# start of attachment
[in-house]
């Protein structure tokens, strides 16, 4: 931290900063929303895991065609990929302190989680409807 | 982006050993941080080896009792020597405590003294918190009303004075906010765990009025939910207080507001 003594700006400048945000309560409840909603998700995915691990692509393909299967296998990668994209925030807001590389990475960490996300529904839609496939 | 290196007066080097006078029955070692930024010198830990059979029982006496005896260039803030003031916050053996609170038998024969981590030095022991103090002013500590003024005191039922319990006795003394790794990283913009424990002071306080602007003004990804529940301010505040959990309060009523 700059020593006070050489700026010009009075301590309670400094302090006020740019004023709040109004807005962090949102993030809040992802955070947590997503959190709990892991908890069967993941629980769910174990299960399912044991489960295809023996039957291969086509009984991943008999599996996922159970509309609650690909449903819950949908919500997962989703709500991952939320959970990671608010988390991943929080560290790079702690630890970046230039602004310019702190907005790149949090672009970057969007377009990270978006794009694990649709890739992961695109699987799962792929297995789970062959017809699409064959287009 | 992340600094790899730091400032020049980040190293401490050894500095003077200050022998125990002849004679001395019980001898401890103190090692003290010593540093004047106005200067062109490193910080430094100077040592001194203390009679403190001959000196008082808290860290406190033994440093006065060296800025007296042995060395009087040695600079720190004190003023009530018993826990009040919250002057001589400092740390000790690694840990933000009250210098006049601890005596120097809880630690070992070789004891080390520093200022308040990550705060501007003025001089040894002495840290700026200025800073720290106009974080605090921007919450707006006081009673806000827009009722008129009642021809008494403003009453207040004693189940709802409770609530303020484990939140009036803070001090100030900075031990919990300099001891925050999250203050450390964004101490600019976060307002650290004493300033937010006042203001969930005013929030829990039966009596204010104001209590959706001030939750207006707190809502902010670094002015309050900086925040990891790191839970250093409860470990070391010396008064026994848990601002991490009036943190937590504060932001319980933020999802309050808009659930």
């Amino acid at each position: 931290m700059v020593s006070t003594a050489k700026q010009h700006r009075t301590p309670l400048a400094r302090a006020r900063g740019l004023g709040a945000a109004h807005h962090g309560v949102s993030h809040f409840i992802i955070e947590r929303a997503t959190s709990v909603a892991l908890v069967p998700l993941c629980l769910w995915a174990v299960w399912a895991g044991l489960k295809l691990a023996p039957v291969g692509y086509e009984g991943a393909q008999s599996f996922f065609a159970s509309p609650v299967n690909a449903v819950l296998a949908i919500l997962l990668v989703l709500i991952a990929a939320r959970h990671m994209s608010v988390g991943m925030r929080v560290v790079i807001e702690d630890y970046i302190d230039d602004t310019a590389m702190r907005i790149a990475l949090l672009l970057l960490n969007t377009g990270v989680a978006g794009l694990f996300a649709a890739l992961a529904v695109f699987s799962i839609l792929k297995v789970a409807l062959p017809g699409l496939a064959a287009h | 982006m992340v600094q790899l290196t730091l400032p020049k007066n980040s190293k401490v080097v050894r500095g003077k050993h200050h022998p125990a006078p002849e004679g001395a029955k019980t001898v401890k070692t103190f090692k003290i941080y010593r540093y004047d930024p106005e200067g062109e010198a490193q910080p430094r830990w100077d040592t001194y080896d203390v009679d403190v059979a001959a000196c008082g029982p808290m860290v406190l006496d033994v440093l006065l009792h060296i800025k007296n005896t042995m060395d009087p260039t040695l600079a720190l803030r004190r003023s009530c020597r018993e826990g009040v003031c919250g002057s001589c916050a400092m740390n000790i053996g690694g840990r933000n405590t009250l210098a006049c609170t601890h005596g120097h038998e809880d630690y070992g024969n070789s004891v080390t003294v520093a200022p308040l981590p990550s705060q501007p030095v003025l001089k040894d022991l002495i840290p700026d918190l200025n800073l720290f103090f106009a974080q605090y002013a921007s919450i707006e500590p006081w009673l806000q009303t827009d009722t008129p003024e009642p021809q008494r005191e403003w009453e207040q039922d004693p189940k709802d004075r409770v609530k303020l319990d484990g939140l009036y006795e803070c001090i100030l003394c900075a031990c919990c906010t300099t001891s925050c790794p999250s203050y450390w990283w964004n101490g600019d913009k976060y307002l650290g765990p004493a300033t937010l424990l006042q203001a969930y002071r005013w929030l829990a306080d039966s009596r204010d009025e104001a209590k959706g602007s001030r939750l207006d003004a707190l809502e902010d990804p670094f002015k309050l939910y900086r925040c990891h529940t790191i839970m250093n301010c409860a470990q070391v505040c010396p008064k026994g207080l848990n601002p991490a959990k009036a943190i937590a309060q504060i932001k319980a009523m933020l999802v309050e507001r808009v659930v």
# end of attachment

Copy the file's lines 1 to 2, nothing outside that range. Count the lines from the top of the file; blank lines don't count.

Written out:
[in-house]
């Protein structure tokens, strides 16, 4: 931290900063929303895991065609990929302190989680409807 | 982006050993941080080896009792020597405590003294918190009303004075906010765990009025939910207080507001 003594700006400048945000309560409840909603998700995915691990692509393909299967296998990668994209925030807001590389990475960490996300529904839609496939 | 290196007066080097006078029955070692930024010198830990059979029982006496005896260039803030003031916050053996609170038998024969981590030095022991103090002013500590003024005191039922319990006795003394790794990283913009424990002071306080602007003004990804529940301010505040959990309060009523 700059020593006070050489700026010009009075301590309670400094302090006020740019004023709040109004807005962090949102993030809040992802955070947590997503959190709990892991908890069967993941629980769910174990299960399912044991489960295809023996039957291969086509009984991943008999599996996922159970509309609650690909449903819950949908919500997962989703709500991952939320959970990671608010988390991943929080560290790079702690630890970046230039602004310019702190907005790149949090672009970057969007377009990270978006794009694990649709890739992961695109699987799962792929297995789970062959017809699409064959287009 | 992340600094790899730091400032020049980040190293401490050894500095003077200050022998125990002849004679001395019980001898401890103190090692003290010593540093004047106005200067062109490193910080430094100077040592001194203390009679403190001959000196008082808290860290406190033994440093006065060296800025007296042995060395009087040695600079720190004190003023009530018993826990009040919250002057001589400092740390000790690694840990933000009250210098006049601890005596120097809880630690070992070789004891080390520093200022308040990550705060501007003025001089040894002495840290700026200025800073720290106009974080605090921007919450707006006081009673806000827009009722008129009642021809008494403003009453207040004693189940709802409770609530303020484990939140009036803070001090100030900075031990919990300099001891925050999250203050450390964004101490600019976060307002650290004493300033937010006042203001969930005013929030829990039966009596204010104001209590959706001030939750207006707190809502902010670094002015309050900086925040990891790191839970250093409860470990070391010396008064026994848990601002991490009036943190937590504060932001319980933020999802309050808009659930």